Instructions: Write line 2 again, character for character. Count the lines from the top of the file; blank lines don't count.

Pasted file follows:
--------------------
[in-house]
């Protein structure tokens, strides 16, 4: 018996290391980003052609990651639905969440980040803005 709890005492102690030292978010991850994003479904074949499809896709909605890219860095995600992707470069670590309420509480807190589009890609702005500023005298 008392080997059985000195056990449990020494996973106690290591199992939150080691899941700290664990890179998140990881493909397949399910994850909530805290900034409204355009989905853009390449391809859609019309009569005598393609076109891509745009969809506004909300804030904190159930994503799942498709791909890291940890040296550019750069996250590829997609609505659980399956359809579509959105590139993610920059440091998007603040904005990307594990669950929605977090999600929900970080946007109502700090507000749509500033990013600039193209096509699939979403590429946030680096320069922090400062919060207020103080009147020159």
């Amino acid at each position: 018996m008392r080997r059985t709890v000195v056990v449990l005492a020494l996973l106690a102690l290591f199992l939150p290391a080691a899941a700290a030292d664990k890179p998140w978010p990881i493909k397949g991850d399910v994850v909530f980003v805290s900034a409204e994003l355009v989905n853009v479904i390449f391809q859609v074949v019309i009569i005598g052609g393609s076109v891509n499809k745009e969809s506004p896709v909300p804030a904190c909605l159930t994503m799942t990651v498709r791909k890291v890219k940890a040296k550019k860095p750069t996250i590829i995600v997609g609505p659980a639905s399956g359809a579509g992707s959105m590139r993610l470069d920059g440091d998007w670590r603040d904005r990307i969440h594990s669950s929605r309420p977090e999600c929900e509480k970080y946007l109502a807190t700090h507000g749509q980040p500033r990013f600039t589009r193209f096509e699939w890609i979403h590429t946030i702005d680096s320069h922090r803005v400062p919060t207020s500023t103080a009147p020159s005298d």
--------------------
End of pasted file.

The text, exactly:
């Protein structure tokens, strides 16, 4: 018996290391980003052609990651639905969440980040803005 709890005492102690030292978010991850994003479904074949499809896709909605890219860095995600992707470069670590309420509480807190589009890609702005500023005298 008392080997059985000195056990449990020494996973106690290591199992939150080691899941700290664990890179998140990881493909397949399910994850909530805290900034409204355009989905853009390449391809859609019309009569005598393609076109891509745009969809506004909300804030904190159930994503799942498709791909890291940890040296550019750069996250590829997609609505659980399956359809579509959105590139993610920059440091998007603040904005990307594990669950929605977090999600929900970080946007109502700090507000749509500033990013600039193209096509699939979403590429946030680096320069922090400062919060207020103080009147020159």